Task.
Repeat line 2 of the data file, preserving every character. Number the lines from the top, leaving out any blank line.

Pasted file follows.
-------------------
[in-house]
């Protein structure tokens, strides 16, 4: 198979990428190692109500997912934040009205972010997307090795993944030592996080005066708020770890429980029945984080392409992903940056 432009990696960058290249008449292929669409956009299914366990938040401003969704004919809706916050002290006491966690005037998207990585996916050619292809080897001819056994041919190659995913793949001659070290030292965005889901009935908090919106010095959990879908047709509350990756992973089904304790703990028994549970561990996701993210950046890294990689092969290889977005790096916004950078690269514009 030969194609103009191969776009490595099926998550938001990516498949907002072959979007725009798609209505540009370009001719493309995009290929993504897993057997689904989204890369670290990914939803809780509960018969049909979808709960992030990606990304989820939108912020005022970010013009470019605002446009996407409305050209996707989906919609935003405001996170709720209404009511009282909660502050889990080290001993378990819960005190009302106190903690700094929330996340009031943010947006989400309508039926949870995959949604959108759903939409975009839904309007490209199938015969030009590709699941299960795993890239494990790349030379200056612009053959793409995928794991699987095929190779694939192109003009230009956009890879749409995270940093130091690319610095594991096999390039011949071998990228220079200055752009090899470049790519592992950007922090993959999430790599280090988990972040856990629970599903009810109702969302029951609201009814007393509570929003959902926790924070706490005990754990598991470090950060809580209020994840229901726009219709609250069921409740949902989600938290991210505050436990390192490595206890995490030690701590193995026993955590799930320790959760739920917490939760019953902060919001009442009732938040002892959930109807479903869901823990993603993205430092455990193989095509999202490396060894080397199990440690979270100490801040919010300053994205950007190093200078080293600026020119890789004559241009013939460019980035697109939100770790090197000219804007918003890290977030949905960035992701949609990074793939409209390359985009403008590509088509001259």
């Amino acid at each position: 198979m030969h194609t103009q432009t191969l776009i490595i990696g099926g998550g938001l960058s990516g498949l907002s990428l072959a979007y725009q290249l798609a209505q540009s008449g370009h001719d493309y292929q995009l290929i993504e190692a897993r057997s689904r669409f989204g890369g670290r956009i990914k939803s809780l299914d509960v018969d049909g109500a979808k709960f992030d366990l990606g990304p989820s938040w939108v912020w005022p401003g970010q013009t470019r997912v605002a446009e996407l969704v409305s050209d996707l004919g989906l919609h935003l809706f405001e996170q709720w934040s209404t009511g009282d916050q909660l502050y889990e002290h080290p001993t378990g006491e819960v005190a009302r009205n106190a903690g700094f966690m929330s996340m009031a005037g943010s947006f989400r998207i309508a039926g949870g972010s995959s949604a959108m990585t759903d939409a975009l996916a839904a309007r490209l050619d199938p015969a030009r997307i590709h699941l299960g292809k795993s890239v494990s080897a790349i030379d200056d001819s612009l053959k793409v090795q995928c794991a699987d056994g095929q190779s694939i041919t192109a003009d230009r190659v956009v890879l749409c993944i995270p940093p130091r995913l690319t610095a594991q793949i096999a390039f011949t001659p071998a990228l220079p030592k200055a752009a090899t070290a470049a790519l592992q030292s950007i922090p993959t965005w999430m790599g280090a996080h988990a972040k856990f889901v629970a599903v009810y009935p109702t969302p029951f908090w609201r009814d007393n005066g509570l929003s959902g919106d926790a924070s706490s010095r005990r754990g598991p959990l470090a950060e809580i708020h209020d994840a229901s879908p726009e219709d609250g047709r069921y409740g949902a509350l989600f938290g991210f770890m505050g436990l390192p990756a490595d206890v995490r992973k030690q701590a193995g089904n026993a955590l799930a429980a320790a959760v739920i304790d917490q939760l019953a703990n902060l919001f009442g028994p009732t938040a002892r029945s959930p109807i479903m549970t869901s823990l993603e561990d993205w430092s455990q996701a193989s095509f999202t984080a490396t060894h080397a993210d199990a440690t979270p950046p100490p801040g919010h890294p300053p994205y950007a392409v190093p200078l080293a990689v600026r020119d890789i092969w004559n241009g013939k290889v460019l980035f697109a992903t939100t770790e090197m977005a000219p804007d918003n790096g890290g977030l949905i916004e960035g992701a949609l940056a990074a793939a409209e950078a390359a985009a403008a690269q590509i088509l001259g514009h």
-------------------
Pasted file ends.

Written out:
């Protein structure tokens, strides 16, 4: 198979990428190692109500997912934040009205972010997307090795993944030592996080005066708020770890429980029945984080392409992903940056 432009990696960058290249008449292929669409956009299914366990938040401003969704004919809706916050002290006491966690005037998207990585996916050619292809080897001819056994041919190659995913793949001659070290030292965005889901009935908090919106010095959990879908047709509350990756992973089904304790703990028994549970561990996701993210950046890294990689092969290889977005790096916004950078690269514009 030969194609103009191969776009490595099926998550938001990516498949907002072959979007725009798609209505540009370009001719493309995009290929993504897993057997689904989204890369670290990914939803809780509960018969049909979808709960992030990606990304989820939108912020005022970010013009470019605002446009996407409305050209996707989906919609935003405001996170709720209404009511009282909660502050889990080290001993378990819960005190009302106190903690700094929330996340009031943010947006989400309508039926949870995959949604959108759903939409975009839904309007490209199938015969030009590709699941299960795993890239494990790349030379200056612009053959793409995928794991699987095929190779694939192109003009230009956009890879749409995270940093130091690319610095594991096999390039011949071998990228220079200055752009090899470049790519592992950007922090993959999430790599280090988990972040856990629970599903009810109702969302029951609201009814007393509570929003959902926790924070706490005990754990598991470090950060809580209020994840229901726009219709609250069921409740949902989600938290991210505050436990390192490595206890995490030690701590193995026993955590799930320790959760739920917490939760019953902060919001009442009732938040002892959930109807479903869901823990993603993205430092455990193989095509999202490396060894080397199990440690979270100490801040919010300053994205950007190093200078080293600026020119890789004559241009013939460019980035697109939100770790090197000219804007918003890290977030949905960035992701949609990074793939409209390359985009403008590509088509001259």